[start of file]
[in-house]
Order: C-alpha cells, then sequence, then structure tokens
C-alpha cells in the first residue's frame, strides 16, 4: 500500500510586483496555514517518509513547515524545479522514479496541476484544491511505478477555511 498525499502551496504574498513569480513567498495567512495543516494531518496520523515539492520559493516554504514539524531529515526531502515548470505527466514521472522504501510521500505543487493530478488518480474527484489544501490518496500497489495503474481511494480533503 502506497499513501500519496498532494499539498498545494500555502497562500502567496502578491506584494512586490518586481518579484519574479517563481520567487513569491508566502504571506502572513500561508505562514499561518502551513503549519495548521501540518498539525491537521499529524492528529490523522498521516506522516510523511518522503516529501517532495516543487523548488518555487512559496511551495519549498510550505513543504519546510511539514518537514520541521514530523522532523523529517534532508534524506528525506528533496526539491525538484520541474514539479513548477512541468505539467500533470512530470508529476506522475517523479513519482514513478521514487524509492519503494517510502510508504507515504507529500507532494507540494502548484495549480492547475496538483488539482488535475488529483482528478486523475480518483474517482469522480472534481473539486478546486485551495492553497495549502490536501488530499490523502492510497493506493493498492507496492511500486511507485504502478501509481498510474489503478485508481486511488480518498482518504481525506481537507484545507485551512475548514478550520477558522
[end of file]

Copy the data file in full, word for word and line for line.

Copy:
[in-house]
Order: C-alpha cells, then sequence, then structure tokens
C-alpha cells in the first residue's frame, strides 16, 4: 500500500510586483496555514517518509513547515524545479522514479496541476484544491511505478477555511 498525499502551496504574498513569480513567498495567512495543516494531518496520523515539492520559493516554504514539524531529515526531502515548470505527466514521472522504501510521500505543487493530478488518480474527484489544501490518496500497489495503474481511494480533503 502506497499513501500519496498532494499539498498545494500555502497562500502567496502578491506584494512586490518586481518579484519574479517563481520567487513569491508566502504571506502572513500561508505562514499561518502551513503549519495548521501540518498539525491537521499529524492528529490523522498521516506522516510523511518522503516529501517532495516543487523548488518555487512559496511551495519549498510550505513543504519546510511539514518537514520541521514530523522532523523529517534532508534524506528525506528533496526539491525538484520541474514539479513548477512541468505539467500533470512530470508529476506522475517523479513519482514513478521514487524509492519503494517510502510508504507515504507529500507532494507540494502548484495549480492547475496538483488539482488535475488529483482528478486523475480518483474517482469522480472534481473539486478546486485551495492553497495549502490536501488530499490523502492510497493506493493498492507496492511500486511507485504502478501509481498510474489503478485508481486511488480518498482518504481525506481537507484545507485551512475548514478550520477558522